March Market Review

March closes a quarter of equity rallies and a flat quarter for global fixed income. The reasons are the same as we have seen for the past few months.

  1. Optimism in view of lower interest rates

In November last year Jerome Powell, chairman of the FED (US central bank), said that there would be no more rate hikes and this triggered strong optimism, driving global stock indices to record highs. In fact, at the beginning of the year, investors were expecting up to 7 rate cuts by the Fed.

Today, after the economic recovery and the stubbornness of inflation to reach 2% has cooled the mood of the FED to lower rates. The market now expects 3 rate cuts instead of the 7 expected at the beginning of the year. Has this been reflected in market declines? Absolutely not. Take a look at this self-explanatory chart. 

Source: Bloomberg Finance L.P.

The light blue line is the interest rates whose scale is on the right (it is inverse, it goes from higher to lower to better understand the graph) and the dark blue line is the most representative index of the American market, the S&P500. A correlation is observed until the end of January 24 and then they deviate from each other. What the chart means is that, due to a drop in rates, the market reacts by going up (from November to January) but then rates go up and the market does not go down. Why? I think there are two fundamental reasons, i) liquidity in the system continues and ii) something the Anglo-Saxons call FOMO (Fear of Missing Out), i.e. fear of missing out on the rise.

That liquidity is still in the system can be seen in the balance sheet of the FED (one of the liquidity measures), before the pandemic it was at $4.2Tn (many zeros) and today it is at $7.5Tn (still many zeros but almost double). Liquidity is like water that spills over and looks for a place, liquidity looks for profitability, and if there are no real profitable investments, the quickest way is financial assets.

On the other hand, what is this FOMO? I remember that, in the Spanish real estate boom at the beginning of the century, there were people who saw how neighbors (sometimes brothers-in-law) sold their houses well above what they had bought them for and invested in others to sell them quickly, which generated an anxiety not to be left behind. The question is, could it be happening now, perhaps, we see it in the second reason below. It leads me to recall the figure of Daniel Kahneman, who recently passed away at the age of 90. Kahneman was a psychologist who won a Nobel Prize in economics for his work based on how both emotional and cognitive biases affect us when making decisions (I recommend reading “Think Fast, Think Slow”). He said “The illusion that we understand the past, fosters overconfidence in our ability to predict the future” and we follow what he calls the “herd effect”, in short, we see an upward market trend that does not let up, it makes us anxious and we buy without really understanding what is going on but it reassures me to know that others do.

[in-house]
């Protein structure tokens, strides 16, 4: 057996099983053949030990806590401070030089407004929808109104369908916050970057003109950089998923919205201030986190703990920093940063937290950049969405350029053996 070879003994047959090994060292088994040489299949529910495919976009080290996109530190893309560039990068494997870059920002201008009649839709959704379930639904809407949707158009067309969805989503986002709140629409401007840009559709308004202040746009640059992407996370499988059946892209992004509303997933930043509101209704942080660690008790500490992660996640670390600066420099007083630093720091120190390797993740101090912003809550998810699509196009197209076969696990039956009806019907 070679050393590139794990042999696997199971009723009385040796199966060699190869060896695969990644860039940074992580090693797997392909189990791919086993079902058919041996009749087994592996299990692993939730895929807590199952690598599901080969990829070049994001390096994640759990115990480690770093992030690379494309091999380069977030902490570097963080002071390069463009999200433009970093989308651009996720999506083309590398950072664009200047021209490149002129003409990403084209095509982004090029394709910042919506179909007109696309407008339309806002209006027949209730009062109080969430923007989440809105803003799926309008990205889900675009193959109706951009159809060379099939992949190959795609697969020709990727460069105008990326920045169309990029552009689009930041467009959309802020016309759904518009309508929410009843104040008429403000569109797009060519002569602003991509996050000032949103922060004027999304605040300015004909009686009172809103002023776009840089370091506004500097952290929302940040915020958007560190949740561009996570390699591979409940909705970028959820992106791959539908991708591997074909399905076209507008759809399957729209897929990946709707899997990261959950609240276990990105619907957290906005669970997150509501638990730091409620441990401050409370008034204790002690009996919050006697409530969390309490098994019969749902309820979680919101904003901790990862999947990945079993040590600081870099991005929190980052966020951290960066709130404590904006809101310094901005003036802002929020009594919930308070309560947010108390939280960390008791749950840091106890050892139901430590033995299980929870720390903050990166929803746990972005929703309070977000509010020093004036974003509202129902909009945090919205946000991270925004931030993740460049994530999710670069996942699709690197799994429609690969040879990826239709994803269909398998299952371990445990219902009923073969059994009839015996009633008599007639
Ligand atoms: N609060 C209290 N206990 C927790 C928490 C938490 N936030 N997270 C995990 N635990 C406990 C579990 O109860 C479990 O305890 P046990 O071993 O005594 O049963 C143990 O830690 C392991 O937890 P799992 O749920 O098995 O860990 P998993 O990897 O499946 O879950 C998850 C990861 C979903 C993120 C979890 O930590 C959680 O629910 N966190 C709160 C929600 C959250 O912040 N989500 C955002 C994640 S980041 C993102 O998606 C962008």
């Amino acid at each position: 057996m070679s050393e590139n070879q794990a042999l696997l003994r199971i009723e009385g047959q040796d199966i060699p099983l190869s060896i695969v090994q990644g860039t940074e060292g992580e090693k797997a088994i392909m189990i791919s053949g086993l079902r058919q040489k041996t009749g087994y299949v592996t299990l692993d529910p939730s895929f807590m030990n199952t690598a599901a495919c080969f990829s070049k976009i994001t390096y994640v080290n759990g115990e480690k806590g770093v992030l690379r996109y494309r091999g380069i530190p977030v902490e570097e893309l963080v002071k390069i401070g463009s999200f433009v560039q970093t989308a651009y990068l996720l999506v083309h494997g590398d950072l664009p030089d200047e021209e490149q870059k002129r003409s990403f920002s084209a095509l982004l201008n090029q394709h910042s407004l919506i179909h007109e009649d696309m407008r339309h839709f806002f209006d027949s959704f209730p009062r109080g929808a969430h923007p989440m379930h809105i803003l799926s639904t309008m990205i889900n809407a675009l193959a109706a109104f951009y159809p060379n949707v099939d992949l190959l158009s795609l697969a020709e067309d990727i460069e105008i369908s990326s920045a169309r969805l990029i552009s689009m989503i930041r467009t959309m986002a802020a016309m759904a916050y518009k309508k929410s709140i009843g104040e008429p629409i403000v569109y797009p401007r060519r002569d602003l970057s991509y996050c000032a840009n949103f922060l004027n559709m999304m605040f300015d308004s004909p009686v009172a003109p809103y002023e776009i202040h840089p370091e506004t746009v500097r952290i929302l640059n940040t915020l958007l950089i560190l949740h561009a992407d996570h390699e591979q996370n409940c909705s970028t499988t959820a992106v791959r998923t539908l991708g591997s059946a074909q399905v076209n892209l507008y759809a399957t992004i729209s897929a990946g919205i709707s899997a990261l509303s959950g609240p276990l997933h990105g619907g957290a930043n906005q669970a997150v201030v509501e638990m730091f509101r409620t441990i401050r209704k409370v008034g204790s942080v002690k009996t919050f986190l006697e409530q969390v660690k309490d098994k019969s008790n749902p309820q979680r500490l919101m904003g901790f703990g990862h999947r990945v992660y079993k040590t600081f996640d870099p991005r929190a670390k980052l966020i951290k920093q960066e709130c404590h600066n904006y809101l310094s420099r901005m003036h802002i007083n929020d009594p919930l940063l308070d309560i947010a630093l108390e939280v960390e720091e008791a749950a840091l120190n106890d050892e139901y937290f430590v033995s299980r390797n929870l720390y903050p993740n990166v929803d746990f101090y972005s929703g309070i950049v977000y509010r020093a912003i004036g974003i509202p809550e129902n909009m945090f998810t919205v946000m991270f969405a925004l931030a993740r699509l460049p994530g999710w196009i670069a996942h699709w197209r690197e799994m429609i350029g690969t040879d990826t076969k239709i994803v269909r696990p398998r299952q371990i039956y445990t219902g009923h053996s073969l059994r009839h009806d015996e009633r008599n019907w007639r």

2. Optimism of technological innovation under the new era of AI (Artificial Intelligence).

As in previous months, the market is rising thanks to companies linked in some way to AI. Will it go on rising forever, is it a bubble? I don’t know, but at least we should be cautious. 

During the “.com” bubble at the turn of the century, companies were going up day by day. It seemed that the new paradigm, the Internet, meant that new technology companies would never go under, but something was wrong. The CEO of Sun Microsystems himself said that, if his company was trading at 10 times sales, it meant that, in order to return the money invested to shareholders, he had to wait 10 years of sales but assuming that he had neither costs nor expenses, in other words, an absurdity. Then the bubble burst, taking many technology companies with it.

Believe me, I don’t want to scare you, fortunately, we have a much better financial situation than that year but I think it is an important reference not to go crazy with what today is the new paradigm: AI. Of course, AI will change our lives as the Internet did more than 20 years ago. The problem is the valuation of many companies linked to AI.    

Look at this table of the market capitalization of the 7 companies that today they call the Magnificent 7 because they are the ones that are linked in some way to AI.

Source: CNBC

To put it in perspective, Spain’s GDP is $1.5Tn, below the top 5. To compare it with what the CEO of Sun Microsystems said, this is how these companies are quoted:

  • Microsoft: 9.8 times sales
  • Apple: 6.5 times 
  • Amazon: 1.9 times
  • Google: 4.5 times
  • Target: 4.7 times
  • Nvidia: 22 times. EYE
  • Tesla: 6.4 times

Therefore, beware that some of them are trading at somewhat demanding multiples.

By this I do not mean that there will be a recession that will take everything by storm, the economy is doing more or less well, the banks are healthier and there are high-quality companies outside of these 7 trading at lower multiples.

You can continue to invest but with prudence and if you do not understand where you are investing, you should take a step back and analyze the possible alternatives.

You can read the previous month’s market review here.

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